"Three Republican senators raised an alarm in late March: Congress’s multi-trillion-dollar coronavirus bill would boost unemployment benefits by $600 a week — such a large amount that many people would make more if they were laid off than they would if they continued working. Sometimes you have to make the best of a bad situation, and this was the solution that presented itself. But these benefits expire at the end of July, Congress has to decide what comes next, and the bill the Democratic House passed would extend these payments until next January. That is a terrible idea, and the Republican-led Senate needs to figure out something better."
"As a new paper from three economists at the University of Chicago demonstrates, the $600 boost fails to help workers in an equitable fashion and creates terrible incentives. It would be a poor fit for our coming circumstances, in which states are reopening and the economy should gradually improve. If, in this next phase, we want to keep the unemployment system a bit more generous than it usually is, we will have to either make the boost smaller or force states to implement a formula that actually makes sense. The list of problems the paper uncovers is staggering. The $600 benefit makes unemployment insurance more remunerative than work for two-thirds of eligible workers. The median worker can get 134 percent of what he earned before."
Snippets from the Center
"Members of the Senate Banking Committee squabbled Tuesday over how quickly the U.S. economy can rebound from the coronavirus shutdown and whether the federal government is doing enough to support struggling families and businesses in the meantime.Treasury Secretary Steven Mnuchin and Federal Reserve Chairman Jerome Powell defended the government's multi-trillion-dollar relief efforts to date. Powell stressed additional measures may be necessary to prevent lasting economic damage. The challenges of reopening parts of the economy were underscored by the hearing's format. It was held virtually, with both witnesses and senators on videoconference, though Mnuchin said he would have been willing to testify in person."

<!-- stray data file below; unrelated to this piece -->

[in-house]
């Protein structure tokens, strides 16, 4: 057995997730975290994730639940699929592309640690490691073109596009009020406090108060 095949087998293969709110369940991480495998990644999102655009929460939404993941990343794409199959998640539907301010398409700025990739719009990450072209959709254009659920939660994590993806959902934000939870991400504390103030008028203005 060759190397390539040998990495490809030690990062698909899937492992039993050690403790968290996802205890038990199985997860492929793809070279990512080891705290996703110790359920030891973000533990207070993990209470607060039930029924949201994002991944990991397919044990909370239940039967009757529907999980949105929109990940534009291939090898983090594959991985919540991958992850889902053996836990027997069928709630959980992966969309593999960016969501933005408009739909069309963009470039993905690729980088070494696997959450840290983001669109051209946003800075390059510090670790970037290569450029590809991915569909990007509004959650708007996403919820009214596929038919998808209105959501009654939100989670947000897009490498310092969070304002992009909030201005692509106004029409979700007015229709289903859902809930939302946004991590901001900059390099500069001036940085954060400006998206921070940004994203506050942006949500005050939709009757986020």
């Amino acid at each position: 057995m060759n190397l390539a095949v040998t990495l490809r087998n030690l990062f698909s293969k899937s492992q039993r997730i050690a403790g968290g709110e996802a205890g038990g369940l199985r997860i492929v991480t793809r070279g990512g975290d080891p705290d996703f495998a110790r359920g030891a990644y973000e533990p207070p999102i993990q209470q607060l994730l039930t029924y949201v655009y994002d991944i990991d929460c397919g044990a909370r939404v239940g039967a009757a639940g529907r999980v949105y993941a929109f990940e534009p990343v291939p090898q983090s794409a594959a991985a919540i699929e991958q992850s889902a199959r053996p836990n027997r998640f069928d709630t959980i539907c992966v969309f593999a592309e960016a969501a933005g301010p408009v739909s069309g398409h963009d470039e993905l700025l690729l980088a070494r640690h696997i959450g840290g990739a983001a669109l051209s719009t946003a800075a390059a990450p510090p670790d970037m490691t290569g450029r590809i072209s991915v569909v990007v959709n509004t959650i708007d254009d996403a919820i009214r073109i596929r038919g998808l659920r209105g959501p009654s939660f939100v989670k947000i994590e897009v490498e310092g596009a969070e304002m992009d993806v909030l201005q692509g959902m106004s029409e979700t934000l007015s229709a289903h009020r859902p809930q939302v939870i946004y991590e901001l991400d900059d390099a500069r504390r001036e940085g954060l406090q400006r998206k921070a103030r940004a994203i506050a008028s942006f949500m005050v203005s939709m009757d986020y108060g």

""What Congress has done to date has been remarkably timely and forceful," the Fed chairman said. "I do think we need to take a step back and ask, over time, is it enough? And we need to be prepared to act further." In addition to the Fed's lending programs, the government has made hundreds of billions of dollars worth of loans to small businesses, which can be forgiven so long as most of the money is used for payroll. Mnuchin said he's eager to work with lawmakers to give borrowers in that program more flexibility."
"The 60-page document, dated only as May and posted on the website without a formal announcement, comes after some states announced they would lift stay-at-home orders and begin reopening parts of their economies. The CDC has remained largely quiet on the pandemic. Agency officials haven’t held a coronavirus-related briefing in more than two months. The plan outlines a “three-phased approach” for reducing social distancing and proposes the use of six “gating” indicators to assess when to move through another phase. The gating indicators include decreases in newly reported Covid-19 cases and emergency room visits as well as a “robust” testing program."
"The guidance recommended that schools currently closed should remain so in the first phase. Child-care programs should also remain closed in areas with a high number of cases unless the programs serve children of essential workers such as health-care workers. Once state and local governments enter the next phase, schools and child-care programs can open with “enhanced” social distancing measures."